Boston Mourns Dallas Attack; City Police Halt 1-Officer Patrols
Boston police are halting the use of one-officer patrols in the aftermath of the violence in Dallas.
Police said in a statement that two officers will ride together in every patrol car in the city as a precaution "in the best interests of officer safety."
The change was to remain in place at least through Friday.
On Thursday night, police officers were attacked while patrolling a protest in downtown Dallas. Five officers were fatally shot, and several others were wounded.
Boston Mayor Marty Walsh said his prayers are with those affected by the Dallas killings.
He said one of the biggest concerns is the threat of copycat attacks.
"Obviously our concern would be like in terrorist attacks — and this is a terrorist attack — and in terrorist attacks, you always worry about the copycat scenario, and that's what the Boston Police Department [has] to watch out for today and not only in Boston, all across the country," Walsh said.
Boston police said all flags on department facilities would be lowered to half-staff. Gov. Charlie Baker also ordered the U.S. and Massachusetts flags to be lowered to half-staff at all state buildings.
Baker said the flags will remain lowered for five days — "in honor of the five fallen officers in Dallas."
In a statement, Baker called the attack "a senseless and heinous crime against our brave first responders who put their lives at risk every day to keep our communities safe."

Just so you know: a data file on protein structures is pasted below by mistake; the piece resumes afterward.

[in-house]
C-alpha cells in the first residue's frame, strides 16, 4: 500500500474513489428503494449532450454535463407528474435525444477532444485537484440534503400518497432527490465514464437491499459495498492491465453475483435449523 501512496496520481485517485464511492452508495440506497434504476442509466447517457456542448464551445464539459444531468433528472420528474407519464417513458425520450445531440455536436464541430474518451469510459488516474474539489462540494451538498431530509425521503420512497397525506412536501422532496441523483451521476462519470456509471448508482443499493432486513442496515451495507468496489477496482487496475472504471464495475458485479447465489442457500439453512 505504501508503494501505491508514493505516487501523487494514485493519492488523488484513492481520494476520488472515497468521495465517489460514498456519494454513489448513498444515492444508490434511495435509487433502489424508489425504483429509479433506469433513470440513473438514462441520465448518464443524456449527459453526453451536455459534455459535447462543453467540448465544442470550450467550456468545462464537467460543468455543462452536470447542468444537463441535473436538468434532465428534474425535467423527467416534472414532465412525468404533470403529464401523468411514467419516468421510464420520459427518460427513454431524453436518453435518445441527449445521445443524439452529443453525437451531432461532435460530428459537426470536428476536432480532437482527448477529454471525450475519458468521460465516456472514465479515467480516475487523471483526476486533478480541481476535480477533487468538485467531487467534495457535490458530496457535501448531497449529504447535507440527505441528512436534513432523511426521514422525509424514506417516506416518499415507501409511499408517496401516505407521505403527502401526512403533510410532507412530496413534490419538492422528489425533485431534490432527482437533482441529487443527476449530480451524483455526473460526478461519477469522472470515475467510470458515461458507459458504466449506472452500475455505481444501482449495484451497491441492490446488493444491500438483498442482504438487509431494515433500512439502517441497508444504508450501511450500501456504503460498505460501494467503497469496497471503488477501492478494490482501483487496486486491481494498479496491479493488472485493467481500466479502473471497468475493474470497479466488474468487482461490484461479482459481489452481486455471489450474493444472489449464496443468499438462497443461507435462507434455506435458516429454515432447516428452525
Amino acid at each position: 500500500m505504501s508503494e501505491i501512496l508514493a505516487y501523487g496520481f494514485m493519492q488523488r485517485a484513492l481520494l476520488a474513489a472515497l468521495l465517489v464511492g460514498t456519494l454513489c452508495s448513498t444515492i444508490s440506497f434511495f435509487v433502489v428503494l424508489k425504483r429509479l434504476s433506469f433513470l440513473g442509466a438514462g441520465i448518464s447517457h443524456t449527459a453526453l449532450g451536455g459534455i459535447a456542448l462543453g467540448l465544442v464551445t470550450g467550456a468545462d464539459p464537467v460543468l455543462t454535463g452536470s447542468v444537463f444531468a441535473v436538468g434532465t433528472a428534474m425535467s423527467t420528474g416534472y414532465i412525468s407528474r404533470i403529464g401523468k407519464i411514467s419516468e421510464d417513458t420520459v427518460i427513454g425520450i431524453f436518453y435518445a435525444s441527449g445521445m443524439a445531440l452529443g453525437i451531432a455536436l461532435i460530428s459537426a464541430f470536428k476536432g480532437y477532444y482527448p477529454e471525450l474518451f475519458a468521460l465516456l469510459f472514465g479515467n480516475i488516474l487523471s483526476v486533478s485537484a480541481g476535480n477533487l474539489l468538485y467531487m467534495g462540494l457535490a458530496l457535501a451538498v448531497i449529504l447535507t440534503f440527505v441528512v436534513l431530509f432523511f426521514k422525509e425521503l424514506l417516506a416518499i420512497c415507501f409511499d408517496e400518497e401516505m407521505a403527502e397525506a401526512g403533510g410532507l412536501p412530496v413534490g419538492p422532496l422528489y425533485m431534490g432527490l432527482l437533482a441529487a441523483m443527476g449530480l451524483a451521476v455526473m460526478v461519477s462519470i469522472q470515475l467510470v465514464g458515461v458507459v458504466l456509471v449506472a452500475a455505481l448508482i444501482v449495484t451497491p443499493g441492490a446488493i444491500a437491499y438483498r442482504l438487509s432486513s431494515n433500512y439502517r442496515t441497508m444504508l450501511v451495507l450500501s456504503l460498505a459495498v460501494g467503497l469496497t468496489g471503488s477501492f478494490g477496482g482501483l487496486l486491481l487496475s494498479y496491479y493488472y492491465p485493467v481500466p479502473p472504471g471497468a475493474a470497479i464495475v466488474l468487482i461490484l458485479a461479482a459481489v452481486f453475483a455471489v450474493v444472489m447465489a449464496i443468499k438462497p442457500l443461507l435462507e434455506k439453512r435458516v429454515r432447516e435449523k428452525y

The Republican added in his statement that his "heart breaks for the families and loved ones of the innocent who lost their lives this week in Minnesota, Louisiana and Texas and I hope our nation can come together after a tumultuous and difficult period for so many across the country."
Local activists are holding events throughout the weekend to reflect and discuss this week's deadly shootings in Louisiana, Minnesota and Texas.
Members of the local Black Lives Matter movement are set to gather in the South End Friday night for what organizers call a "healing event." With music and poetry, it's meant to give members of Boston's black community a space to process the recent incidents.
"To come together to heal, to mourn, to celebrate the fact that we’re still here, we're still resisting and to talk about what our next steps are," Daunasia Yancey, of Black Lives Matter Boston, told WBUR.
Earlier Friday, interfaith religious leaders gathered to pray at the Twelfth Baptist Church, in Roxbury. They included the Rev. Jeffrey Brown, the Rev. Laura Everett, executive director of the Massachusetts Council of Churches, and the Rev. Nancy Taylor, of Boston's Old South Church.
With reporting by WBUR's Zeninjor Enwemeka, Fred Thys and Delores Handy and The Associated Press
This article was originally published on July 08, 2016.